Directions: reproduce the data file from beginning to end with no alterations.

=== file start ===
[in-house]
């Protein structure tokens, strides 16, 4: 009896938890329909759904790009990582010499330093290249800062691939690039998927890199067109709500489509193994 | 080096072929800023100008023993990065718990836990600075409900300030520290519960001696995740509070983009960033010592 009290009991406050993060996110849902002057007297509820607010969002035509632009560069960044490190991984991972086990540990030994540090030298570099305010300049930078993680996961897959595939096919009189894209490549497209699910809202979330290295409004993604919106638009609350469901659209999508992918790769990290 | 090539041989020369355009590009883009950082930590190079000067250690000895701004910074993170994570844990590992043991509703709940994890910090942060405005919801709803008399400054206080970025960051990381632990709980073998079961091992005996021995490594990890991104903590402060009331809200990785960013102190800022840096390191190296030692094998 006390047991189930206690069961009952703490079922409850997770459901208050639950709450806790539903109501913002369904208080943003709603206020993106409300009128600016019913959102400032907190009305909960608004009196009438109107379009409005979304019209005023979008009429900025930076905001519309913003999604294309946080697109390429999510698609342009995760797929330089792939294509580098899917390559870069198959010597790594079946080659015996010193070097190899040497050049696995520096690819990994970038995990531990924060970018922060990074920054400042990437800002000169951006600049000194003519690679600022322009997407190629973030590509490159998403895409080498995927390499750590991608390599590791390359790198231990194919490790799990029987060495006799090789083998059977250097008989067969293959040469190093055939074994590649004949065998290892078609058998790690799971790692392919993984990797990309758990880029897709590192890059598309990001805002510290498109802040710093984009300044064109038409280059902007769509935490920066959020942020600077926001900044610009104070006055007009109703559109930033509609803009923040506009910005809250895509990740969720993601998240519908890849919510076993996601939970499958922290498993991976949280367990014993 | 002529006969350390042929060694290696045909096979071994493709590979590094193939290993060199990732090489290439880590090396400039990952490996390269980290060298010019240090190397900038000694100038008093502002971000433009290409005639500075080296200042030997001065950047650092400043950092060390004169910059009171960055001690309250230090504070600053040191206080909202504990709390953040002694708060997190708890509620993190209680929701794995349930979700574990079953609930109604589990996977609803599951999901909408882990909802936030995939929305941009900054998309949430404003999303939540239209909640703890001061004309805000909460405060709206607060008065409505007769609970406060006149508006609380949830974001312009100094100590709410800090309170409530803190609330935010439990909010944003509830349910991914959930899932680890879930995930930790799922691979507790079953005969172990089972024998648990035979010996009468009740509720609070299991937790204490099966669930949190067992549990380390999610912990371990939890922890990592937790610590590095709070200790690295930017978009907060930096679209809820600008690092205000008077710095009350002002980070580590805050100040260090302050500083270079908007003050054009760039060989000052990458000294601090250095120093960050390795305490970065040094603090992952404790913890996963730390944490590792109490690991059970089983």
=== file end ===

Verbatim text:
[in-house]
């Protein structure tokens, strides 16, 4: 009896938890329909759904790009990582010499330093290249800062691939690039998927890199067109709500489509193994 | 080096072929800023100008023993990065718990836990600075409900300030520290519960001696995740509070983009960033010592 009290009991406050993060996110849902002057007297509820607010969002035509632009560069960044490190991984991972086990540990030994540090030298570099305010300049930078993680996961897959595939096919009189894209490549497209699910809202979330290295409004993604919106638009609350469901659209999508992918790769990290 | 090539041989020369355009590009883009950082930590190079000067250690000895701004910074993170994570844990590992043991509703709940994890910090942060405005919801709803008399400054206080970025960051990381632990709980073998079961091992005996021995490594990890991104903590402060009331809200990785960013102190800022840096390191190296030692094998 006390047991189930206690069961009952703490079922409850997770459901208050639950709450806790539903109501913002369904208080943003709603206020993106409300009128600016019913959102400032907190009305909960608004009196009438109107379009409005979304019209005023979008009429900025930076905001519309913003999604294309946080697109390429999510698609342009995760797929330089792939294509580098899917390559870069198959010597790594079946080659015996010193070097190899040497050049696995520096690819990994970038995990531990924060970018922060990074920054400042990437800002000169951006600049000194003519690679600022322009997407190629973030590509490159998403895409080498995927390499750590991608390599590791390359790198231990194919490790799990029987060495006799090789083998059977250097008989067969293959040469190093055939074994590649004949065998290892078609058998790690799971790692392919993984990797990309758990880029897709590192890059598309990001805002510290498109802040710093984009300044064109038409280059902007769509935490920066959020942020600077926001900044610009104070006055007009109703559109930033509609803009923040506009910005809250895509990740969720993601998240519908890849919510076993996601939970499958922290498993991976949280367990014993 | 002529006969350390042929060694290696045909096979071994493709590979590094193939290993060199990732090489290439880590090396400039990952490996390269980290060298010019240090190397900038000694100038008093502002971000433009290409005639500075080296200042030997001065950047650092400043950092060390004169910059009171960055001690309250230090504070600053040191206080909202504990709390953040002694708060997190708890509620993190209680929701794995349930979700574990079953609930109604589990996977609803599951999901909408882990909802936030995939929305941009900054998309949430404003999303939540239209909640703890001061004309805000909460405060709206607060008065409505007769609970406060006149508006609380949830974001312009100094100590709410800090309170409530803190609330935010439990909010944003509830349910991914959930899932680890879930995930930790799922691979507790079953005969172990089972024998648990035979010996009468009740509720609070299991937790204490099966669930949190067992549990380390999610912990371990939890922890990592937790610590590095709070200790690295930017978009907060930096679209809820600008690092205000008077710095009350002002980070580590805050100040260090302050500083270079908007003050054009760039060989000052990458000294601090250095120093960050390795305490970065040094603090992952404790913890996963730390944490590792109490690991059970089983």